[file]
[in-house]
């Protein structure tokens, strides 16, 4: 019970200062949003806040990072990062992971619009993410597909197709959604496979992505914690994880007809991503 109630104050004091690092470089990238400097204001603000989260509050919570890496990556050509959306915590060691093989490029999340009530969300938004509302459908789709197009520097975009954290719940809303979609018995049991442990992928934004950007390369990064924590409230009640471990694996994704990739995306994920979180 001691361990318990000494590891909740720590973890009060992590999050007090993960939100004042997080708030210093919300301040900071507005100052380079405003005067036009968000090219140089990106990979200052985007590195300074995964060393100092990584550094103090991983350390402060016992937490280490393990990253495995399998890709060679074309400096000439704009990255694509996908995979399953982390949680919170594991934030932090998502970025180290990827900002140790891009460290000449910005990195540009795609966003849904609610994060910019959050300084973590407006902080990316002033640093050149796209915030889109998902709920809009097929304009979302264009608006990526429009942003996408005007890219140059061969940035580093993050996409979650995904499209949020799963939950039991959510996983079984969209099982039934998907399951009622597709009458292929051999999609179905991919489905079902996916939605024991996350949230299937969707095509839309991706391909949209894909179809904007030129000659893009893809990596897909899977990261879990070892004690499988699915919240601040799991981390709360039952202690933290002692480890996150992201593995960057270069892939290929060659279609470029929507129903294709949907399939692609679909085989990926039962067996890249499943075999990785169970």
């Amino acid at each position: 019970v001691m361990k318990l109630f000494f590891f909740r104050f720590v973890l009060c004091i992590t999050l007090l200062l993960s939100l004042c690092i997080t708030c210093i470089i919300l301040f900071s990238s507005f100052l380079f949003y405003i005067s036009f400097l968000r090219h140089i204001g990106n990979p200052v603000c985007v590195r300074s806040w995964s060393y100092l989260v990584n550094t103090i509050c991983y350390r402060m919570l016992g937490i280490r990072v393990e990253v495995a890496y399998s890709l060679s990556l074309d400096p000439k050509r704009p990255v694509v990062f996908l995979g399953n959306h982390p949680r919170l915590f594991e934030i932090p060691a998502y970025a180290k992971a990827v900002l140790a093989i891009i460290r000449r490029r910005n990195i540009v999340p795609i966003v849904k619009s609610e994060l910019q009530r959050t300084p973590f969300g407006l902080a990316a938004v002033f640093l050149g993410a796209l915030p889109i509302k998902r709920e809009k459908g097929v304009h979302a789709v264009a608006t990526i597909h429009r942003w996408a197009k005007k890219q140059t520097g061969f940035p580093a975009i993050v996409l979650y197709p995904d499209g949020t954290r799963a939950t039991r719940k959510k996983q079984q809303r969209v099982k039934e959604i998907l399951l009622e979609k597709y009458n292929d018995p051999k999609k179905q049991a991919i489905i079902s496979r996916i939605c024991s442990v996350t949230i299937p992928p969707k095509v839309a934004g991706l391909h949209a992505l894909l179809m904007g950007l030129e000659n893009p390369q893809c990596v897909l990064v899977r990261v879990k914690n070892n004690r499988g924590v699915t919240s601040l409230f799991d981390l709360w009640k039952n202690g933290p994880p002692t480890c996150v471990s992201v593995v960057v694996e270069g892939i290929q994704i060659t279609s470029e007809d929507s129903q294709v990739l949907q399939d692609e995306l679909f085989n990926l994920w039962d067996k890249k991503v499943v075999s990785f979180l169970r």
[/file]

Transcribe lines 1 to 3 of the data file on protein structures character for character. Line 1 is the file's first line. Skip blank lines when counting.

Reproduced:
[in-house]
């Protein structure tokens, strides 16, 4: 019970200062949003806040990072990062992971619009993410597909197709959604496979992505914690994880007809991503 109630104050004091690092470089990238400097204001603000989260509050919570890496990556050509959306915590060691093989490029999340009530969300938004509302459908789709197009520097975009954290719940809303979609018995049991442990992928934004950007390369990064924590409230009640471990694996994704990739995306994920979180 001691361990318990000494590891909740720590973890009060992590999050007090993960939100004042997080708030210093919300301040900071507005100052380079405003005067036009968000090219140089990106990979200052985007590195300074995964060393100092990584550094103090991983350390402060016992937490280490393990990253495995399998890709060679074309400096000439704009990255694509996908995979399953982390949680919170594991934030932090998502970025180290990827900002140790891009460290000449910005990195540009795609966003849904609610994060910019959050300084973590407006902080990316002033640093050149796209915030889109998902709920809009097929304009979302264009608006990526429009942003996408005007890219140059061969940035580093993050996409979650995904499209949020799963939950039991959510996983079984969209099982039934998907399951009622597709009458292929051999999609179905991919489905079902996916939605024991996350949230299937969707095509839309991706391909949209894909179809904007030129000659893009893809990596897909899977990261879990070892004690499988699915919240601040799991981390709360039952202690933290002692480890996150992201593995960057270069892939290929060659279609470029929507129903294709949907399939692609679909085989990926039962067996890249499943075999990785169970």
């Amino acid at each position: 019970v001691m361990k318990l109630f000494f590891f909740r104050f720590v973890l009060c004091i992590t999050l007090l200062l993960s939100l004042c690092i997080t708030c210093i470089i919300l301040f900071s990238s507005f100052l380079f949003y405003i005067s036009f400097l968000r090219h140089i204001g990106n990979p200052v603000c985007v590195r300074s806040w995964s060393y100092l989260v990584n550094t103090i509050c991983y350390r402060m919570l016992g937490i280490r990072v393990e990253v495995a890496y399998s890709l060679s990556l074309d400096p000439k050509r704009p990255v694509v990062f996908l995979g399953n959306h982390p949680r919170l915590f594991e934030i932090p060691a998502y970025a180290k992971a990827v900002l140790a093989i891009i460290r000449r490029r910005n990195i540009v999340p795609i966003v849904k619009s609610e994060l910019q009530r959050t300084p973590f969300g407006l902080a990316a938004v002033f640093l050149g993410a796209l915030p889109i509302k998902r709920e809009k459908g097929v304009h979302a789709v264009a608006t990526i597909h429009r942003w996408a197009k005007k890219q140059t520097g061969f940035p580093a975009i993050v996409l979650y197709p995904d499209g949020t954290r799963a939950t039991r719940k959510k996983q079984q809303r969209v099982k039934e959604i998907l399951l009622e979609k597709y009458n292929d018995p051999k999609k179905q049991a991919i489905i079902s496979r996916i939605c024991s442990v996350t949230i299937p992928p969707k095509v839309a934004g991706l391909h949209a992505l894909l179809m904007g950007l030129e000659n893009p390369q893809c990596v897909l990064v899977r990261v879990k914690n070892n004690r499988g924590v699915t919240s601040l409230f799991d981390l709360w009640k039952n202690g933290p994880p002692t480890c996150v471990s992201v593995v960057v694996e270069g892939i290929q994704i060659t279609s470029e007809d929507s129903q294709v990739l949907q399939d692609e995306l679909f085989n990926l994920w039962d067996k890249k991503v499943v075999s990785f979180l169970r």